More than 25 years ago, Ronald Parsons took over a struggling Falcon Band that was a far cry from what it is now. Today, the Danvers High School program is 150 strong, including its color guard, and has played on an international stage.
Under Parsons, the band has made three trips to the Tournament of Roses Parade in Pasadena, along with several trips to Disney World. The band played at the presidential inauguration in 1997 and marched in the Waikiki Holiday Parade in Hawaii in November for the commemoration of the 70th anniversary of the attacks on Pearl Harbor.
When Parsons took over, a previous popular band director had just left, and the program was in tatters. There were about 33 members in the marching band, and it would take more than a decade for Parsons to pave the road to Pasadena.
"I was young, ambitious and stubborn, and it paid off," said Parsons, who is now 53.
Eventually, the program grew, said Parsons, who now heads the jazz, marching and concert bands at Danvers High.
As a tribute to his work, the Danvers Parents for Music Education is planning a dinner at the Danversport Yacht Club on April 12. Profits will help build a scholarship in Parsons' name.
Parsons, who grew up in Revere and Saugus, had just graduated from the University of Massachusetts Lowell when he was hired as the Danvers band director midway through the 1986-1987 school year.
It was not long after Proposition 21/2 came into effect, and school music jobs were scarce.
"So we began a process. It's tough your first years because you are coming in being compared to somebody before you," Parsons said. "And everyone has a different personality and a different way of doing things."
The turning point came in the mid-1990s with, of all things, a major failure. The band had produced an audition tape for a trip to Disney World, but it was rejected.
"I came into school that year, at the band camp, and shared that with students, with what had happened," Parsons said. "And after the shock wore off, they finally got it. The group of seniors that year turned the corner with the band. They finally got it."
In 1995-96, a new audition tape landed the Falcon Band at Musicfest Orlando. The 52-piece marching band not only took its division, it won the grand championship trophy.
"This band had turned the band around in a year's time, and that was really the big turning point for the program," Parsons said.
The band was then invited to play for then-President Bill Clinton's second inauguration in 1997.
Parsons built a feeder program by teaching at all levels in the school system. Eventually, the district hired an elementary band director, and then a middle school band director, allowing Parsons to concentrate on the high school.
In 1999, the Falcon Marching Band again won at Musicfest, putting them in a position to be invited to their first Rose Parade appearance in 2001. For a marching band, it was like making it to the Olympics, Parsons said. The band returned to march down Colorado Boulevard in 2006 and 2010.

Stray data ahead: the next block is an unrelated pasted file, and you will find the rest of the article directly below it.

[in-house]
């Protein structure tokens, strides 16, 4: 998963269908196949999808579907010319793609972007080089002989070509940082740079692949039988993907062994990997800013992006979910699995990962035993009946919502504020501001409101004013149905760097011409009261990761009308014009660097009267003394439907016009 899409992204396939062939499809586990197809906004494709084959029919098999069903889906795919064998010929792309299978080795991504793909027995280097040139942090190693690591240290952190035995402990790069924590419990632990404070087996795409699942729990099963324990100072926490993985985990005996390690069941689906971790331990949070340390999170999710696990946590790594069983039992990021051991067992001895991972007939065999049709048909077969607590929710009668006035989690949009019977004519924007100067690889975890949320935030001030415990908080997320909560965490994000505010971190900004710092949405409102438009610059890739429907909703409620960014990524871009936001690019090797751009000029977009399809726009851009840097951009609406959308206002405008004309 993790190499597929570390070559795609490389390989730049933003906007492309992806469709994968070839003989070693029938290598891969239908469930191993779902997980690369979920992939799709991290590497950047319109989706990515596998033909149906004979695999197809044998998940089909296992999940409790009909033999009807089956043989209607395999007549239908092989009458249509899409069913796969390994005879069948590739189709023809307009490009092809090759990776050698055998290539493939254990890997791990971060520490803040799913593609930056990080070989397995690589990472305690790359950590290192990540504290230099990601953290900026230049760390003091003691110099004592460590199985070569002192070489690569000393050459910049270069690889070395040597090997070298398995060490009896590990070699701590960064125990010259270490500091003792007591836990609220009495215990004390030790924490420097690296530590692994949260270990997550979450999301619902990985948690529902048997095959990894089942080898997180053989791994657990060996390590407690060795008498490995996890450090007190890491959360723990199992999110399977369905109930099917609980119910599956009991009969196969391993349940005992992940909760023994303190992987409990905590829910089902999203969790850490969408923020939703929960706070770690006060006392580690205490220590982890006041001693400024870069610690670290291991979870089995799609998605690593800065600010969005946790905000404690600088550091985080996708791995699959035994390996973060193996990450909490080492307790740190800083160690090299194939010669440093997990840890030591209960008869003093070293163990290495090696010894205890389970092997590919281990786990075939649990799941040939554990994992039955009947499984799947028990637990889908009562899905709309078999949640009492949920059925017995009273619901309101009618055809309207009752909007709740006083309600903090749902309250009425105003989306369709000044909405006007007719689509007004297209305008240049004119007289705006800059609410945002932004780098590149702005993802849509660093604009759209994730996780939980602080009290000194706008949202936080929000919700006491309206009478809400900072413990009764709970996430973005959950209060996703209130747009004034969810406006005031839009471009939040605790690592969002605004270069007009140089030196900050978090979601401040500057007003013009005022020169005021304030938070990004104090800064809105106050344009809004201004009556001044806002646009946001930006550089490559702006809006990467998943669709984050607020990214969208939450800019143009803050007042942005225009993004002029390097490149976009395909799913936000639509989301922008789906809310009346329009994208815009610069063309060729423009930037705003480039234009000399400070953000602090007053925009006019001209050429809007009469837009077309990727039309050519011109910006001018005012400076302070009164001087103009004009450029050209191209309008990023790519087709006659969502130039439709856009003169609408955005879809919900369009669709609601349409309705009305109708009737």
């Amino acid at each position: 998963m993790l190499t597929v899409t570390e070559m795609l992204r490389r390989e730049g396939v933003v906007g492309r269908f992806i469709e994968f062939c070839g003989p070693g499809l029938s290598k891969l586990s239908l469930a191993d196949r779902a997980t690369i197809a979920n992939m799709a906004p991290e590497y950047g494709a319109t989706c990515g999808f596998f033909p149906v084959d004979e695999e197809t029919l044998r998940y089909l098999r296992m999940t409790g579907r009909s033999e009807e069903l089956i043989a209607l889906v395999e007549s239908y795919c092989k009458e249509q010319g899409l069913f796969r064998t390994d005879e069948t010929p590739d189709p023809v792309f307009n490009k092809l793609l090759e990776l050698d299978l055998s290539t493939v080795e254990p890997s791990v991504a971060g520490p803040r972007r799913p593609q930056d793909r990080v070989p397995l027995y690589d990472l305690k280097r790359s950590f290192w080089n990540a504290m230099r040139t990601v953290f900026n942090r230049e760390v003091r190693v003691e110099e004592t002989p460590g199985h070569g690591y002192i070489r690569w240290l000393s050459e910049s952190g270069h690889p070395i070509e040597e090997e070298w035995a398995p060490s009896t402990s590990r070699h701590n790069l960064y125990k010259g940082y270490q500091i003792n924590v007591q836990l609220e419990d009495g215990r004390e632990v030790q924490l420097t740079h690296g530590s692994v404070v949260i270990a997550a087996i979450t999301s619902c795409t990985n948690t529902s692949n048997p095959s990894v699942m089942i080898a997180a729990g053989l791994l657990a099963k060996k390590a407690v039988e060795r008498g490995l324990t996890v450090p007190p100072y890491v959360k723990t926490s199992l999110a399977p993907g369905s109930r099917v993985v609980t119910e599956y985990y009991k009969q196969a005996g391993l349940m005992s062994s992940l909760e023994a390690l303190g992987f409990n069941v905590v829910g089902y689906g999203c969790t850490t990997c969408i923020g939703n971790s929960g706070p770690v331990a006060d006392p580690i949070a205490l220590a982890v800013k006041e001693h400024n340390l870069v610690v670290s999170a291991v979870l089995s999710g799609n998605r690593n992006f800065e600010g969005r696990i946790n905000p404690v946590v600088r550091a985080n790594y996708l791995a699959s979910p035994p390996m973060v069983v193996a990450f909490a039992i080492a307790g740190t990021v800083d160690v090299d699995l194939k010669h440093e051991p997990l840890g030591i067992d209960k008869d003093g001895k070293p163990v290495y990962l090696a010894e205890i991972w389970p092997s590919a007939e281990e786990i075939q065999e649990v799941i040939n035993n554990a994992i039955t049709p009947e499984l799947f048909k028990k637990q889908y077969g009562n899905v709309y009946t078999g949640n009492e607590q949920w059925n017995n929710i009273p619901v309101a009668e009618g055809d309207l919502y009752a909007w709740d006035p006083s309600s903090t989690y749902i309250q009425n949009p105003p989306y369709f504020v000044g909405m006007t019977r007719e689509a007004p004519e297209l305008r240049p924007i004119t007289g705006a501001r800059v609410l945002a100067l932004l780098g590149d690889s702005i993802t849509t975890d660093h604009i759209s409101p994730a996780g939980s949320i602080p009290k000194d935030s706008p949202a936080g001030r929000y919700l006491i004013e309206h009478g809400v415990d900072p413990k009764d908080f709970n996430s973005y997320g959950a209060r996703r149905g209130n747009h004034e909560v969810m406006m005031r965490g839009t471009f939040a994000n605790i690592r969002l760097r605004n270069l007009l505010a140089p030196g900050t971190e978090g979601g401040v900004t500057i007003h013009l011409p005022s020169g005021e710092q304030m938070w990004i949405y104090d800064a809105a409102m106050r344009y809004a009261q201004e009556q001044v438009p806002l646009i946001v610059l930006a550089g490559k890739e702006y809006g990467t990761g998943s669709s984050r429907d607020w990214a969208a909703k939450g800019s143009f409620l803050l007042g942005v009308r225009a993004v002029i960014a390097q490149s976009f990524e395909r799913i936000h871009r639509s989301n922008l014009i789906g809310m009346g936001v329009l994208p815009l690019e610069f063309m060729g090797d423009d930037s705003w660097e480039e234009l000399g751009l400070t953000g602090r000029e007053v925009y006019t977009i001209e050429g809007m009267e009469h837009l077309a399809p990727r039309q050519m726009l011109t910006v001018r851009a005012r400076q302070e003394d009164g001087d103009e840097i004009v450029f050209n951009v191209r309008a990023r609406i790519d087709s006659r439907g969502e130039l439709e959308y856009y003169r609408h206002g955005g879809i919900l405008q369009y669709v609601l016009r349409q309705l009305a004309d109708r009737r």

"It was the most tremendous success we had ever experienced, and it turned the community upside down. Everyone was talking about it," Parsons said of the first appearance in the Rose Parade.
None of this would have been possible without the help of the parents "who cared about the arts, who cared about the program, who grew with us," Parsons said.
Former band parents Peter and Pauline McLaughlin were among those who helped build the band parent organization in the mid-1990s.
"We felt the program was definitely worth working for," Pauline McLaughlin said.
The couple became friendly with Parsons, and they helped raise money for uniforms, band activities and trips. It was Parsons' vision to get to the Rose Parade, and McLaughlin said her husband was more than willing to help raise money and resources to make the goal a reality.
"I can't even explain the type of guy Ron is," McLaughlin said.
She said he has even temper and a way of making students feel they can do more. Under Parsons, the band was no longer a haven for "band geeks." Instead, Parsons let in football players and other student-athletes, not forcing kids to choose between athletics and music.
"He brought the school together," she said. "It was like everyone supported each other."
While Parsons has made a big difference in many students' lives, a former student, the late Nick Grigg, who had muscular dystrophy, made a big difference in Parsons' life.
"Ron would not let (muscular dystrophy) stop Nick from being in the band," McLaughlin said.
Grigg, who died in May 2006 at age 25, showed interest in playing in the band when he was in the fourth grade, and Parsons welcomed him. A member of the Class of 1998, Grigg played trumpet in the marching and jazz bands despite being in a motorized wheelchair and having weak lungs. He marched in Florida and took part in the inauguration performances.
"I just felt like he deserved a chance. If he was willing to try, I was willing to help," Parsons said. "He was one of the most tremendous students I have ever had."
Parsons said his wife, Judy, is the band's "biggest fan." His two sons — Ronnie, now a freshman in college, and Timmy, a sophomore in high school — got permission to play in "dad's band" even though they live in Peabody.
Parsons said it seems like it was just yesterday he had his first interview, got in front of the band for the first time and led his first concert in Danvers.
"In many ways, it's gone by in a blink of an eye," he said.
Staff writer Ethan Forman can be reached at 978-338-2673, by email at email@example.com or on Twitter @DanverSalemNews.
If you go
What: The Ronald A. Parsons Scholarship and Tribute Dinner
When: Thursday, April 12, 6 p.m. Please RSVP by Saturday.
Where: Danversport Yacht Club, Garden Terrace Room, 161 Elliott St., Danvers
Tickets: $40 per person. Proceeds benefit the Ronald A. Parsons Scholarship for Excellence. Call 978-337-1529 for tickets.